The Virginia Department of Elections website is chock full of information about the electoral process, but there are some interesting tidbits that you might not know about Virginia’s electoral process in particular!

A screenshot from the Virginia Department of Elections website featuring “Virginia Votes by the Numbers.”

On the Voter Education part of the Department of Elections website, you can find some cool statistics about how Virginia votes, broken down by the numbers. Did you know that there are 470 pages of code that have to be followed by election officials to help make things run smoothly?

Do you know your voter rights?

On the Virginia Department of Elections site, they have all of your voter rights laid out. Here are some interesting voter rights in Virginia:

  • Be notified if your voter registration application has been accepted or denied.
  • Be treated with courtesy and respect by election officials.
  • Ask any election officer for help.
  • Receive help from your own assistant or an election officer if you need help to read, complete forms, or to vote.
    • The person who helps you may not be your employer or union representative. The person who helps you must follow your instructions, without trying to influence your vote, and may not tell or signal how you voted on any office or question.
  • Bring your child into the voting booth. They must be 15-years-old or younger.
  • Have a ballot brought to your vehicle instead of entering the polling place or early voting location if you are 65 years of age or older, or if you have a disability. 
  • Request to receive your absentee ballot electronically to mark your ballot using an electronic ballot-marking tool, if you are print disabled. 
  • Use an accessible voting machine when voting in person at your polling place or early voting site, if you have a disability and prefer that option. 
  • Write in the full name of a candidate if the candidate of your choice is not listed on the ballot (except in party primaries).
  • Ask for a new ballot if you want to change your vote before you cast it.

Do you know what election terms mean?

The Department of Elections website also features a fun “election-ary,” that breaks down what various election terms mean, and is a great guide to break down the ABCs of elections, from absentee ballots to zero tape.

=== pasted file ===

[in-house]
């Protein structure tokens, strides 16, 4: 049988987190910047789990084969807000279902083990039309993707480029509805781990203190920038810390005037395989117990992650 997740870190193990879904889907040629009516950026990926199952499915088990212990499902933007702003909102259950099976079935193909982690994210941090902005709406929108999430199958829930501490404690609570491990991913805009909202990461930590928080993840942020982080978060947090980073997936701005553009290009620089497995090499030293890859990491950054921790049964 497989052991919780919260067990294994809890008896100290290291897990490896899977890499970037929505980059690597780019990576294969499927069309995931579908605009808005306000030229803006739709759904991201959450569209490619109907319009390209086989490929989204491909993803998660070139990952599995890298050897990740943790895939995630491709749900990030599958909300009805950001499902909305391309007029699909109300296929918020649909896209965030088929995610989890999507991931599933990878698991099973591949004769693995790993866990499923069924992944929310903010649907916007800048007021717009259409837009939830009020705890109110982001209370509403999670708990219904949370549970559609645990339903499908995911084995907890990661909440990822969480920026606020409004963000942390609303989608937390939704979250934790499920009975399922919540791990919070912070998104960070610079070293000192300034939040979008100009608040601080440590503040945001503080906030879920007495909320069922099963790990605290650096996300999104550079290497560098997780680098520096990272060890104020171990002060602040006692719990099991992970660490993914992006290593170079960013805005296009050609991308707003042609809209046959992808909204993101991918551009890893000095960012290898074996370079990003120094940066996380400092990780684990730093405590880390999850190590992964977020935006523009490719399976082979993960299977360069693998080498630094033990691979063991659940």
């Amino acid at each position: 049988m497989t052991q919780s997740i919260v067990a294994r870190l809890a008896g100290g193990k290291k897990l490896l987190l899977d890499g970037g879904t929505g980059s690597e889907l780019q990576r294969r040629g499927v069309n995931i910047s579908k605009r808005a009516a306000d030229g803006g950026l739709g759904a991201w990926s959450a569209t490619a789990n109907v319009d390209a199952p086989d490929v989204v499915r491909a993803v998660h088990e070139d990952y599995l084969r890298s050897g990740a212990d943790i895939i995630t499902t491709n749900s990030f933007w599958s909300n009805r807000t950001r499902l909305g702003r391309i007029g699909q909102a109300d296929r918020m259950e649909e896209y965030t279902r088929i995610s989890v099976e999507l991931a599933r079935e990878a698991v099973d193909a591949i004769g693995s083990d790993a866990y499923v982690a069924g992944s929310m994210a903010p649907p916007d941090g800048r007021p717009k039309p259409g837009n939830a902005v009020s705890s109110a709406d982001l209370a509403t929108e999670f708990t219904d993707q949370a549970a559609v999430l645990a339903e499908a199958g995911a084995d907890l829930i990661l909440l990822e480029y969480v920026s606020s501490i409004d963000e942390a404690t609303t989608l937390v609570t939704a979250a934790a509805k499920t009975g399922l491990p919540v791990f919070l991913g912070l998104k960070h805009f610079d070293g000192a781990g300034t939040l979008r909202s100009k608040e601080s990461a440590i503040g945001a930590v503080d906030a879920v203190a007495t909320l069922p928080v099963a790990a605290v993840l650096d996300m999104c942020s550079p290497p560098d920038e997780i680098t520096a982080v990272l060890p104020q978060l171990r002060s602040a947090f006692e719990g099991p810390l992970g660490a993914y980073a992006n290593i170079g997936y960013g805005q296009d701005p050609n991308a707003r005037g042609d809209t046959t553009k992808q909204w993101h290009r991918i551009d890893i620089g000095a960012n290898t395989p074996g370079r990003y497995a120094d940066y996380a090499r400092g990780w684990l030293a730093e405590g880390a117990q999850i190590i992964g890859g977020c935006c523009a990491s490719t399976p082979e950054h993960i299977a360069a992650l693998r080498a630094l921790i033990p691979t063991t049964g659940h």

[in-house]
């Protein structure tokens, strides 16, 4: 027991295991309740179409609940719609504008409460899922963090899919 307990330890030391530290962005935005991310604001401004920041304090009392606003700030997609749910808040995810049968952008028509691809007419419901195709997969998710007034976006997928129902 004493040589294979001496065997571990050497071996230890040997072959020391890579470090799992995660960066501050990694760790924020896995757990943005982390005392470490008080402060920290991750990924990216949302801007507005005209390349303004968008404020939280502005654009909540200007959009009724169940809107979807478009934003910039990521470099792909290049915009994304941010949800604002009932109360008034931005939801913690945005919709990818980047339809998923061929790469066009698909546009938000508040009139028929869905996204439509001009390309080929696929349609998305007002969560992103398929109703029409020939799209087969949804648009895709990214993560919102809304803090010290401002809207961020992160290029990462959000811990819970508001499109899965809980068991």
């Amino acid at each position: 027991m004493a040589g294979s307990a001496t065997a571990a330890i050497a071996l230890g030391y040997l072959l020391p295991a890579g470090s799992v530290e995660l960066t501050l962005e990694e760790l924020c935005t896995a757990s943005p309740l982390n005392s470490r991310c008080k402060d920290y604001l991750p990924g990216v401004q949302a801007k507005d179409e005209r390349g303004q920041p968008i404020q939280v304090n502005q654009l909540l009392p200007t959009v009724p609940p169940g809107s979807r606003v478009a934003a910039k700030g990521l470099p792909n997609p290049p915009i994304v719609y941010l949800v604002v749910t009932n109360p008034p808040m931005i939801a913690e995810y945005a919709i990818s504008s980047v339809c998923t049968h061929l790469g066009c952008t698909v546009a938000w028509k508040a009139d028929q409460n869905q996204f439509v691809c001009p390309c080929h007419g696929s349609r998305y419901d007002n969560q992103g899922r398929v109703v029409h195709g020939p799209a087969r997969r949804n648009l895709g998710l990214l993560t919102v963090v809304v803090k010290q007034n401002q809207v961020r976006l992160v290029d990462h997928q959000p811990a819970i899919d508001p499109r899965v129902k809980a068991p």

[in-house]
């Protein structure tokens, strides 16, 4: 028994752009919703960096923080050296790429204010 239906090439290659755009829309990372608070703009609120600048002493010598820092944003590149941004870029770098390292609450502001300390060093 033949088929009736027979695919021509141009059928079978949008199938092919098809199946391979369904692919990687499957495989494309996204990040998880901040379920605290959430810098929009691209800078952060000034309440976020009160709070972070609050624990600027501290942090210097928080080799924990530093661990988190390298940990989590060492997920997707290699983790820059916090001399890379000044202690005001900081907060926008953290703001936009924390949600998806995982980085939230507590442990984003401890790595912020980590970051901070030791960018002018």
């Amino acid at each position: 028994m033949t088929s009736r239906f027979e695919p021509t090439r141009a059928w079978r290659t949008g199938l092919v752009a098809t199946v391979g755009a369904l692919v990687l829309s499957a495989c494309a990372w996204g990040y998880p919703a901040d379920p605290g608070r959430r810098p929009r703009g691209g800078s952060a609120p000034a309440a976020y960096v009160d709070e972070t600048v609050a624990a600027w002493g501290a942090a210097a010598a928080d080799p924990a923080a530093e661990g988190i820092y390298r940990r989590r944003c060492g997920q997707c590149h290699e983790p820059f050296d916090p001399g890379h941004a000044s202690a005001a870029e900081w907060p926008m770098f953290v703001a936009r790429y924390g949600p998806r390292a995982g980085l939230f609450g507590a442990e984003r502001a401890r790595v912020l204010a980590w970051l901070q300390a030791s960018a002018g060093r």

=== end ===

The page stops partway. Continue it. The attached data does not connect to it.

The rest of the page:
A screenshot from the Virginia Department of Elections website featuring their “Election-ary.”

By the way, if you didn’t know what zero tape was, it’s related to the voting machines themselves. Zero tape is the first printout upon starting a voting machine (Virginia uses Optical Scan units). The tape lists all races, candidates, and issues with results equal to zero indicating the machine is set to begin voting.

Have you heard these common myths (that have been busted)?

The Department of Elections site also has their own version of “Mythbusters.” Sadly, there aren’t cool science experiments to see if things (literally) blow up, but the site does a great job of breaking down what’s a myth and what’s a fact when it comes to elections and the electoral process.

A screenshot from the Virginia Department of Elections website featuring their “Mythbusters” series.

Did you know that Virginia takes election security very seriously?

There’s an entire “Democracy Defended” section on the Department of Elections website that even breaks down the history of voting machines in the commonwealth. Election workers in Virginia are absolutely committed to protecting its citizens voter rights and their votes. The commonwealth makes sure that workers and the electoral process are put through ongoing risk assessments and workers undergo training. The commonwealth also makes sure to keep technology and infrastructure up-to-date, and uses strategic partnerships to make sure the election process remains safe and secure.

Do you know what poll workers do?

Officers of elections are also known as poll workers. You can sign up online to be placed on a list of potential election officers. Officers of elections have many duties leading up to and on Election Day, and are truly the folks who help things run smoothly behind the scenes. You can learn more about the full details of what officers of elections fully do in the commonwealth right here.